• Make a point of changing passwords regularly.
  • Install a server-based spam filter to reduce spam reaching your business’s inbox.

Mobile devices
Two thirds of people don’t have any security solution on their portable devices, so apply all of these practices to mobile work devices with Internet access, such as smartphones and tablets.

Security training should be a necessity

It’s hard to control employees using the Internet at work to access personal emails or their social media accounts. But it’s important to develop some rules around the use of work computers. You need to control both wasted working time and staff infecting business computers through careless behavior.

Being aware of viruses
Many viruses are spread as email attachments that appear to be harmless. An email will often encourage the reader to open an attachment by pretending to be a joke, video clip, photograph, or some breaking news.

Train staff to avoid:

  • Using their work email accounts for personal messaging.
  • Opening attachments or clicking on links in emails from friends, colleagues, or unknown people. Infected files can be forwarded to contacts without the sender being aware.
  • Using file-sharing networks at work to download movies, videos, or music.
  • Being deceived by fake messages or fake websites (known as phishing) that try to manipulate the user into revealing sensitive information such as account details or passwords.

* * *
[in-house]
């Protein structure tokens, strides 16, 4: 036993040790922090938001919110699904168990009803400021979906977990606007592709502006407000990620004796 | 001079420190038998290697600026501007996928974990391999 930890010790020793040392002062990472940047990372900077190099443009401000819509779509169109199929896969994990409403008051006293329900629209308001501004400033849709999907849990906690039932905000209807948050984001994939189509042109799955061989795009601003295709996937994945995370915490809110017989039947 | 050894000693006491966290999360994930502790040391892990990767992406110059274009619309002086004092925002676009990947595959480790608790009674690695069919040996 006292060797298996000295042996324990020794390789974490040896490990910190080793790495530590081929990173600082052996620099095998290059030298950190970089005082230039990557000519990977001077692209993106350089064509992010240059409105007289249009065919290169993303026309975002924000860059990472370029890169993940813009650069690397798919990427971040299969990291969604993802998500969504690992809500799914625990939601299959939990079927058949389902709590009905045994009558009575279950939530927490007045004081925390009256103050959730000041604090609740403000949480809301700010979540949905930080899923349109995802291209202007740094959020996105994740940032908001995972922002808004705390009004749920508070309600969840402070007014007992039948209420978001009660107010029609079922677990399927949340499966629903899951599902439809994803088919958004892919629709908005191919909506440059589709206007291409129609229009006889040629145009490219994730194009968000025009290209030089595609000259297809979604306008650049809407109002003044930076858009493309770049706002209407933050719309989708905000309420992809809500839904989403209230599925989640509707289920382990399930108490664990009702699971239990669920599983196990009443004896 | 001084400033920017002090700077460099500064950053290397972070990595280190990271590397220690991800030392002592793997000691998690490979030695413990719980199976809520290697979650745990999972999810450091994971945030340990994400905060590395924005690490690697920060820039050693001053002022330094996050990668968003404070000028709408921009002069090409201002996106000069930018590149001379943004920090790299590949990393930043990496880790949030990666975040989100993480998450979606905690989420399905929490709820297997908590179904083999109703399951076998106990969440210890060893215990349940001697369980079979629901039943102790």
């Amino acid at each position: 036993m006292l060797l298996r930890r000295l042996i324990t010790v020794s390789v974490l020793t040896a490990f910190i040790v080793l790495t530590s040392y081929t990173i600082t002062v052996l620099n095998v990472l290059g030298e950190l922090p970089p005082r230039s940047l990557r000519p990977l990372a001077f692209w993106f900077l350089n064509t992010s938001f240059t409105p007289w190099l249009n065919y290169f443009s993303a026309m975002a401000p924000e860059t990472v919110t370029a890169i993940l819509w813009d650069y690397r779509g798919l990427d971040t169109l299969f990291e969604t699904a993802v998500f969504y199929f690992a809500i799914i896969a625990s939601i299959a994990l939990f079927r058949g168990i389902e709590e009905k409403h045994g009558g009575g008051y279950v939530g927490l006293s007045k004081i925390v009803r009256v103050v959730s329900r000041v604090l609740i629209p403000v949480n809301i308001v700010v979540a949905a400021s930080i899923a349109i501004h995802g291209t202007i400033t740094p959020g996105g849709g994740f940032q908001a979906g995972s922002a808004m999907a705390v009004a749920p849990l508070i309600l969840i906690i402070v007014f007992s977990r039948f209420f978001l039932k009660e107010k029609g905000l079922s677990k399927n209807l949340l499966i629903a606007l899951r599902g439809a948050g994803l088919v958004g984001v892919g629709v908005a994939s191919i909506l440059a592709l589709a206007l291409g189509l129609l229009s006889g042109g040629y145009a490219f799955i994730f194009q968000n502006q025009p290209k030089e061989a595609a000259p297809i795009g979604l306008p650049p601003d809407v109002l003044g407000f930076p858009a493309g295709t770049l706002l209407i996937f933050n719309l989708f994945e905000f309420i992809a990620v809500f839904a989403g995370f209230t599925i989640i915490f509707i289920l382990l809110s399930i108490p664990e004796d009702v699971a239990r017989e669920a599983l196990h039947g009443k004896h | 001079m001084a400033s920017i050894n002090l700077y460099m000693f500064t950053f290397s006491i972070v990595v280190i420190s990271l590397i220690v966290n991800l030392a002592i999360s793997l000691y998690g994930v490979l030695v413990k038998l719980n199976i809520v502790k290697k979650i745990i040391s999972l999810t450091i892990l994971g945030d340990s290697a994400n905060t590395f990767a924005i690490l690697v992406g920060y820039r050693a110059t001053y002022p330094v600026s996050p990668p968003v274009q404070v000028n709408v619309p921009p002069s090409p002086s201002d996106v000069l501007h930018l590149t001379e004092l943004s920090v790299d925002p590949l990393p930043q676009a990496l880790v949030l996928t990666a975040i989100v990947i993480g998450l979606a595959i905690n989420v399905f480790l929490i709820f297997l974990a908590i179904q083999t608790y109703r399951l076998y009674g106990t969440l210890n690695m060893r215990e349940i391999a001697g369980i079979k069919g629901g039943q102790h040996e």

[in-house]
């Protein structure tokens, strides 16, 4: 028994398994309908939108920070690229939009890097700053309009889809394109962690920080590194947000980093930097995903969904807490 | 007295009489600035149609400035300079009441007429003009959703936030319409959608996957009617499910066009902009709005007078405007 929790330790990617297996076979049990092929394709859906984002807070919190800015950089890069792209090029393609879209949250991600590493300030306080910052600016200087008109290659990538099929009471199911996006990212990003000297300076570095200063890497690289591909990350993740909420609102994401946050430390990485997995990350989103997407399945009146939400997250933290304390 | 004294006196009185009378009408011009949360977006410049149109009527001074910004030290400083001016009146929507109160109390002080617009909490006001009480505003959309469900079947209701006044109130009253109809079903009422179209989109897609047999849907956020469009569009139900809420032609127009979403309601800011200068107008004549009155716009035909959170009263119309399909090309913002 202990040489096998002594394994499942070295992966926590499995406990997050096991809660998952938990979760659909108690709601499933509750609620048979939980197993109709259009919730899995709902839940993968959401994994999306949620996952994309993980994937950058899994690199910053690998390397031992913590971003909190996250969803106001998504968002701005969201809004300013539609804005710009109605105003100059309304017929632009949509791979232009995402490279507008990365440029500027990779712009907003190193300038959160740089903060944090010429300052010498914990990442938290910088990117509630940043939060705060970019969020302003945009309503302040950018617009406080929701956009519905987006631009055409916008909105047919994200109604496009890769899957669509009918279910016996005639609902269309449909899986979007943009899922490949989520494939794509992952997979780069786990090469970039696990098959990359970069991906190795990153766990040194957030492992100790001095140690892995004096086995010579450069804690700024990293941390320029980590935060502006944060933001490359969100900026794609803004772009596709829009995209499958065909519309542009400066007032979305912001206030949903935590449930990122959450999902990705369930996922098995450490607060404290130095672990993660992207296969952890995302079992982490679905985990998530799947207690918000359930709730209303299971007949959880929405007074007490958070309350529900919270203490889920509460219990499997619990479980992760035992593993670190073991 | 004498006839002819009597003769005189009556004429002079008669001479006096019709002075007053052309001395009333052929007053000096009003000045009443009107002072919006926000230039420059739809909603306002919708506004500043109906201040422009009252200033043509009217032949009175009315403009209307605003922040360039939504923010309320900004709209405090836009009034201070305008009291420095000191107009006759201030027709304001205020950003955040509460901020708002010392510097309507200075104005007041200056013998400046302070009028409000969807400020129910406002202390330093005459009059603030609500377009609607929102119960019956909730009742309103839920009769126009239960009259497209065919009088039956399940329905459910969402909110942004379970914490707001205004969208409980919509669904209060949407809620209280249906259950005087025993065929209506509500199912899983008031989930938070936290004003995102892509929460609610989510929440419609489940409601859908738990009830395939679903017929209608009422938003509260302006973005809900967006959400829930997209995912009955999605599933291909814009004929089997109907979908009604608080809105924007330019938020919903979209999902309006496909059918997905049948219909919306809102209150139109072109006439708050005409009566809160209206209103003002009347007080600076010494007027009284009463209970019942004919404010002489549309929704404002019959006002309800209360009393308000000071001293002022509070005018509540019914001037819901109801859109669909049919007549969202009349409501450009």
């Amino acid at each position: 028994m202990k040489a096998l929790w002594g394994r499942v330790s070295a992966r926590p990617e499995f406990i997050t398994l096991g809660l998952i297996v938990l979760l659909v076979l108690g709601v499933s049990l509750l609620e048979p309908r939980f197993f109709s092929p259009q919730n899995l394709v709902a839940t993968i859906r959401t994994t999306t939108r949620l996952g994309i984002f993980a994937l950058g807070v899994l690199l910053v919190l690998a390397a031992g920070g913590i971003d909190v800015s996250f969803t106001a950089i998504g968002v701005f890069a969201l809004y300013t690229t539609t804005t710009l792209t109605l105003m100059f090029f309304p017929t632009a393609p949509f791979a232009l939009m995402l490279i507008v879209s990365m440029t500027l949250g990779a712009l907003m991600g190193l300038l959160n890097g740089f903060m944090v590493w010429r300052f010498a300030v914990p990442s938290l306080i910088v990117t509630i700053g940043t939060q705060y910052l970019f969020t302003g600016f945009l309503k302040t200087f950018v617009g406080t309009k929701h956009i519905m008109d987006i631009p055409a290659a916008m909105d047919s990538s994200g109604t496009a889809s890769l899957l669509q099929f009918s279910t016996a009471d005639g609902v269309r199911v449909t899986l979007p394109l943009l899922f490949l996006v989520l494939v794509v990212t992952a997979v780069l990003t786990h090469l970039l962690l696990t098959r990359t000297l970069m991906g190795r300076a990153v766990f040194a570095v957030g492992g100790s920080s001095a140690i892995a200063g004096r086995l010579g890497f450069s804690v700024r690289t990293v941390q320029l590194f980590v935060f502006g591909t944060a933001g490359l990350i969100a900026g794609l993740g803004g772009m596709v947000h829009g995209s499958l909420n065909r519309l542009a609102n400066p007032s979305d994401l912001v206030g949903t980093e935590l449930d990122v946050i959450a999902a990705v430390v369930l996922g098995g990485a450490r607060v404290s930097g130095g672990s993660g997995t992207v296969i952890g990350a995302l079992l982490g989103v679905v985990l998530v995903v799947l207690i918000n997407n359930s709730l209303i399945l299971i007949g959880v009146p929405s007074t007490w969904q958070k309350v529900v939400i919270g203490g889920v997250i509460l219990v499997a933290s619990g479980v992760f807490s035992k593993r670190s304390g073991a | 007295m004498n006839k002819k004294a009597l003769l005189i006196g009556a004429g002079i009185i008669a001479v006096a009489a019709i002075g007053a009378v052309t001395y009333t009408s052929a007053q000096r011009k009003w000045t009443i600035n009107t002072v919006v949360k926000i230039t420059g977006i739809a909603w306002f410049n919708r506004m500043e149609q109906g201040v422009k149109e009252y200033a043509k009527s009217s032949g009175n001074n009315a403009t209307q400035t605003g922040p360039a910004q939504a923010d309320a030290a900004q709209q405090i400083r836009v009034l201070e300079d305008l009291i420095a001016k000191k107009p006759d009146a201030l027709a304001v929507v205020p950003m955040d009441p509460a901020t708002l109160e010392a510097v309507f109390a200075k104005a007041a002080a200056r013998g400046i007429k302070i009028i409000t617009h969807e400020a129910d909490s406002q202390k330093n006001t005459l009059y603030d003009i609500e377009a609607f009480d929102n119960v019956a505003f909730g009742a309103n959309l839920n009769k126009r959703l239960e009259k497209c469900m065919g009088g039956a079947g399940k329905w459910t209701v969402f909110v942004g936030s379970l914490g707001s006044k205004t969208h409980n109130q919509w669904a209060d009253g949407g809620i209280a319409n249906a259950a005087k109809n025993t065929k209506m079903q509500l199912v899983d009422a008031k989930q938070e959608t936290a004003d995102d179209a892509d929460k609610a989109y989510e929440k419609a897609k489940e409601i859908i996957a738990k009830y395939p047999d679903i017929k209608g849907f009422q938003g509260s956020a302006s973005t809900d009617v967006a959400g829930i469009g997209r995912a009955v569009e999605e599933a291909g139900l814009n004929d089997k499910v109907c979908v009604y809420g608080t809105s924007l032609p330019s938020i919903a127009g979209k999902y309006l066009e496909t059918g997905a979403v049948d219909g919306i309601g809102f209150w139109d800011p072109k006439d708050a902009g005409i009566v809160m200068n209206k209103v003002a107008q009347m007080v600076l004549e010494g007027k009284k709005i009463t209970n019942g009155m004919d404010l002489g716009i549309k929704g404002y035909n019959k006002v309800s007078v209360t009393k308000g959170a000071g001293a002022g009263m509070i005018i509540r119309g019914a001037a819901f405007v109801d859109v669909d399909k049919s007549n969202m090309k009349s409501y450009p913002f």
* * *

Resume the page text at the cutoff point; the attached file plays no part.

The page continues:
Impress upon staff that Internet security is also critical to maintaining the confidence of customers. Compromising customer details or sensitive communications could cost the business both credibility and customers.

When working remotely
Internet security doesn’t end with work computers. Working from home or using mobile broadband or Wi-Fi hotspots also exposes your business to potential threats. Make sure every device connected to the Internet has the latest software updates and antivirus protection.

The benefits of an Internet policy

Training your staff to avoid the pitfalls of inappropriate Internet use can be as simple as developing a company Internet policy with guidelines for safe practice. The benefits of this type of training include a reduction in the risk of security issues arising and improved IT, and online skills in your staff.

Deploying a policy
Your policy should clearly state who’s responsible for implementing the plan and carrying out ongoing monitoring.

If your business has more than a few employees or uses a departmental structure, include a timetable for security implementation so everyone stays on the same page – communication is the key.

Next steps

  • Identify the weak security links in your business that make cybercrime easier and take preventative action.
  • Discuss online security threats and counter measures with staff at least annually.
  • Develop and deploy an Internet policy both for the office and for remote working.
  • Do as much as you can to stay informed about the latest threats.
  • Regularly review the Internet policy as new online threats emerge.